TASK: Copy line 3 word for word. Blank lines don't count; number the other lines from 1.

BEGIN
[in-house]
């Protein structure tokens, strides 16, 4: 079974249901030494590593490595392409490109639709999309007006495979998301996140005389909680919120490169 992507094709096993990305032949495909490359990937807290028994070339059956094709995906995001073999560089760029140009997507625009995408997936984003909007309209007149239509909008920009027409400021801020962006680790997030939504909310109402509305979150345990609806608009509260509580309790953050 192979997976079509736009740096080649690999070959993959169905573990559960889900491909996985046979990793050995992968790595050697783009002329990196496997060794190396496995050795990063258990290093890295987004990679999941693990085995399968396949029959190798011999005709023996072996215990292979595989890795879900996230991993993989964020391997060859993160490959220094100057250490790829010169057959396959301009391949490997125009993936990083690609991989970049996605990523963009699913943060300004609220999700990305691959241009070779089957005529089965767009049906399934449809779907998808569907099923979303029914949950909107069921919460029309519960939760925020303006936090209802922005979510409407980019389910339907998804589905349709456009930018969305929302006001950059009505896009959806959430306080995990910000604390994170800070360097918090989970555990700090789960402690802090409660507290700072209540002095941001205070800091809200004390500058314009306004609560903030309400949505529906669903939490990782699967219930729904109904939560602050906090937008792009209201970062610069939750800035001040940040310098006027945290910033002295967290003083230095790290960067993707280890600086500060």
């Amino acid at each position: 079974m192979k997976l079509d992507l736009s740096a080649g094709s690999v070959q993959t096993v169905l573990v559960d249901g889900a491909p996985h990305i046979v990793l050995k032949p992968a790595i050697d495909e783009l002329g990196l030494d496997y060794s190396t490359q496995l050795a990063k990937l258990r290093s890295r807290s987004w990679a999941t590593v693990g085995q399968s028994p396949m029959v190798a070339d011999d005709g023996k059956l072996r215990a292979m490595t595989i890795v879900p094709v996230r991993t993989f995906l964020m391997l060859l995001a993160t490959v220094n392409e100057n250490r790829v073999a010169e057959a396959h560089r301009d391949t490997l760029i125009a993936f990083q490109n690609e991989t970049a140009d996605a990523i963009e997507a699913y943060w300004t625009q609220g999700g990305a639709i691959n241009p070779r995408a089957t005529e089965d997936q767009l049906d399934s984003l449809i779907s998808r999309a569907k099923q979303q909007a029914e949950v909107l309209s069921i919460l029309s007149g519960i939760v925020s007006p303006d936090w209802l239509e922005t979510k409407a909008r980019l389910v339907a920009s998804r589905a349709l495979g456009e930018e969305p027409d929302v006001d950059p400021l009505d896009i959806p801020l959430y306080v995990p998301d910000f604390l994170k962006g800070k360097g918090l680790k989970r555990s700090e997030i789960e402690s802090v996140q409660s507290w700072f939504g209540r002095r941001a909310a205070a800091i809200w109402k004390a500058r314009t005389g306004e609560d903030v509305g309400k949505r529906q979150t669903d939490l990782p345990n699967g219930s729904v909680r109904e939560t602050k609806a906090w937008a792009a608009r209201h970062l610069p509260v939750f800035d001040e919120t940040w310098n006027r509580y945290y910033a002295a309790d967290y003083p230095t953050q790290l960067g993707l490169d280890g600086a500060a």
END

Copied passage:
């Amino acid at each position: 079974m192979k997976l079509d992507l736009s740096a080649g094709s690999v070959q993959t096993v169905l573990v559960d249901g889900a491909p996985h990305i046979v990793l050995k032949p992968a790595i050697d495909e783009l002329g990196l030494d496997y060794s190396t490359q496995l050795a990063k990937l258990r290093s890295r807290s987004w990679a999941t590593v693990g085995q399968s028994p396949m029959v190798a070339d011999d005709g023996k059956l072996r215990a292979m490595t595989i890795v879900p094709v996230r991993t993989f995906l964020m391997l060859l995001a993160t490959v220094n392409e100057n250490r790829v073999a010169e057959a396959h560089r301009d391949t490997l760029i125009a993936f990083q490109n690609e991989t970049a140009d996605a990523i963009e997507a699913y943060w300004t625009q609220g999700g990305a639709i691959n241009p070779r995408a089957t005529e089965d997936q767009l049906d399934s984003l449809i779907s998808r999309a569907k099923q979303q909007a029914e949950v909107l309209s069921i919460l029309s007149g519960i939760v925020s007006p303006d936090w209802l239509e922005t979510k409407a909008r980019l389910v339907a920009s998804r589905a349709l495979g456009e930018e969305p027409d929302v006001d950059p400021l009505d896009i959806p801020l959430y306080v995990p998301d910000f604390l994170k962006g800070k360097g918090l680790k989970r555990s700090e997030i789960e402690s802090v996140q409660s507290w700072f939504g209540r002095r941001a909310a205070a800091i809200w109402k004390a500058r314009t005389g306004e609560d903030v509305g309400k949505r529906q979150t669903d939490l990782p345990n699967g219930s729904v909680r109904e939560t602050k609806a906090w937008a792009a608009r209201h970062l610069p509260v939750f800035d001040e919120t940040w310098n006027r509580y945290y910033a002295a309790d967290y003083p230095t953050q790290l960067g993707l490169d280890g600086a500060a």